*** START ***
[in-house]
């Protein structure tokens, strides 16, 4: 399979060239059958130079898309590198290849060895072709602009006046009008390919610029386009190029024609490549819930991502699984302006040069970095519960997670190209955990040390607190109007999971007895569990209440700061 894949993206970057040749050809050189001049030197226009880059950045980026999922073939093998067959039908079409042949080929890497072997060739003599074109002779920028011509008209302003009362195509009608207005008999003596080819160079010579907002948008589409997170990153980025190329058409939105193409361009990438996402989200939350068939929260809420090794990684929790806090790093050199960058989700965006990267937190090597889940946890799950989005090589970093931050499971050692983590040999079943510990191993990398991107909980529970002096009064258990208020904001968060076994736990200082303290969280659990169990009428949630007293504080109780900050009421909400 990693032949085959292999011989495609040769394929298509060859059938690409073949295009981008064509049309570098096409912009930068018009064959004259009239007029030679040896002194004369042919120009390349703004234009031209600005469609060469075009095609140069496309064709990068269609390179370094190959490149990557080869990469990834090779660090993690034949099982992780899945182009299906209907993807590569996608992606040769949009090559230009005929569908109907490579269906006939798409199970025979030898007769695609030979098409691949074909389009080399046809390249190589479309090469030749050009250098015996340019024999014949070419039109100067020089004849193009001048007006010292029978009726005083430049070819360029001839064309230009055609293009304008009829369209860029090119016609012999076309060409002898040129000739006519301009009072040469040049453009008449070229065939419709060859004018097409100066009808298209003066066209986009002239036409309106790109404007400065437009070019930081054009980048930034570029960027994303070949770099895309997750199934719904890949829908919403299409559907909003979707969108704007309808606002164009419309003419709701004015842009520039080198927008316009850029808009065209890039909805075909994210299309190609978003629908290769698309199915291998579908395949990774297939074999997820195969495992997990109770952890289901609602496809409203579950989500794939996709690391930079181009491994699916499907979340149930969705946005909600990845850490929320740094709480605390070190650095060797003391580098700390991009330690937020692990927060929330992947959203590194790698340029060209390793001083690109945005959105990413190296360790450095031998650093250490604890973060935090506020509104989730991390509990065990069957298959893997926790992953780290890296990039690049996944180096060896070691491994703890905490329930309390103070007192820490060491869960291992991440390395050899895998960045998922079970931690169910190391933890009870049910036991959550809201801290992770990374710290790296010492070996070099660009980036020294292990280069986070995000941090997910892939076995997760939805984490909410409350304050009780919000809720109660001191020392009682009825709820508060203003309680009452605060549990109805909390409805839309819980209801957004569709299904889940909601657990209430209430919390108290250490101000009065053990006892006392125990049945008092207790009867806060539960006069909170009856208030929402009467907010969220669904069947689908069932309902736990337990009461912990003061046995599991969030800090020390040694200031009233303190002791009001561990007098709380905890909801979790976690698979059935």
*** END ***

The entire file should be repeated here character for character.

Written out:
[in-house]
């Protein structure tokens, strides 16, 4: 399979060239059958130079898309590198290849060895072709602009006046009008390919610029386009190029024609490549819930991502699984302006040069970095519960997670190209955990040390607190109007999971007895569990209440700061 894949993206970057040749050809050189001049030197226009880059950045980026999922073939093998067959039908079409042949080929890497072997060739003599074109002779920028011509008209302003009362195509009608207005008999003596080819160079010579907002948008589409997170990153980025190329058409939105193409361009990438996402989200939350068939929260809420090794990684929790806090790093050199960058989700965006990267937190090597889940946890799950989005090589970093931050499971050692983590040999079943510990191993990398991107909980529970002096009064258990208020904001968060076994736990200082303290969280659990169990009428949630007293504080109780900050009421909400 990693032949085959292999011989495609040769394929298509060859059938690409073949295009981008064509049309570098096409912009930068018009064959004259009239007029030679040896002194004369042919120009390349703004234009031209600005469609060469075009095609140069496309064709990068269609390179370094190959490149990557080869990469990834090779660090993690034949099982992780899945182009299906209907993807590569996608992606040769949009090559230009005929569908109907490579269906006939798409199970025979030898007769695609030979098409691949074909389009080399046809390249190589479309090469030749050009250098015996340019024999014949070419039109100067020089004849193009001048007006010292029978009726005083430049070819360029001839064309230009055609293009304008009829369209860029090119016609012999076309060409002898040129000739006519301009009072040469040049453009008449070229065939419709060859004018097409100066009808298209003066066209986009002239036409309106790109404007400065437009070019930081054009980048930034570029960027994303070949770099895309997750199934719904890949829908919403299409559907909003979707969108704007309808606002164009419309003419709701004015842009520039080198927008316009850029808009065209890039909805075909994210299309190609978003629908290769698309199915291998579908395949990774297939074999997820195969495992997990109770952890289901609602496809409203579950989500794939996709690391930079181009491994699916499907979340149930969705946005909600990845850490929320740094709480605390070190650095060797003391580098700390991009330690937020692990927060929330992947959203590194790698340029060209390793001083690109945005959105990413190296360790450095031998650093250490604890973060935090506020509104989730991390509990065990069957298959893997926790992953780290890296990039690049996944180096060896070691491994703890905490329930309390103070007192820490060491869960291992991440390395050899895998960045998922079970931690169910190391933890009870049910036991959550809201801290992770990374710290790296010492070996070099660009980036020294292990280069986070995000941090997910892939076995997760939805984490909410409350304050009780919000809720109660001191020392009682009825709820508060203003309680009452605060549990109805909390409805839309819980209801957004569709299904889940909601657990209430209430919390108290250490101000009065053990006892006392125990049945008092207790009867806060539960006069909170009856208030929402009467907010969220669904069947689908069932309902736990337990009461912990003061046995599991969030800090020390040694200031009233303190002791009001561990007098709380905890909801979790976690698979059935």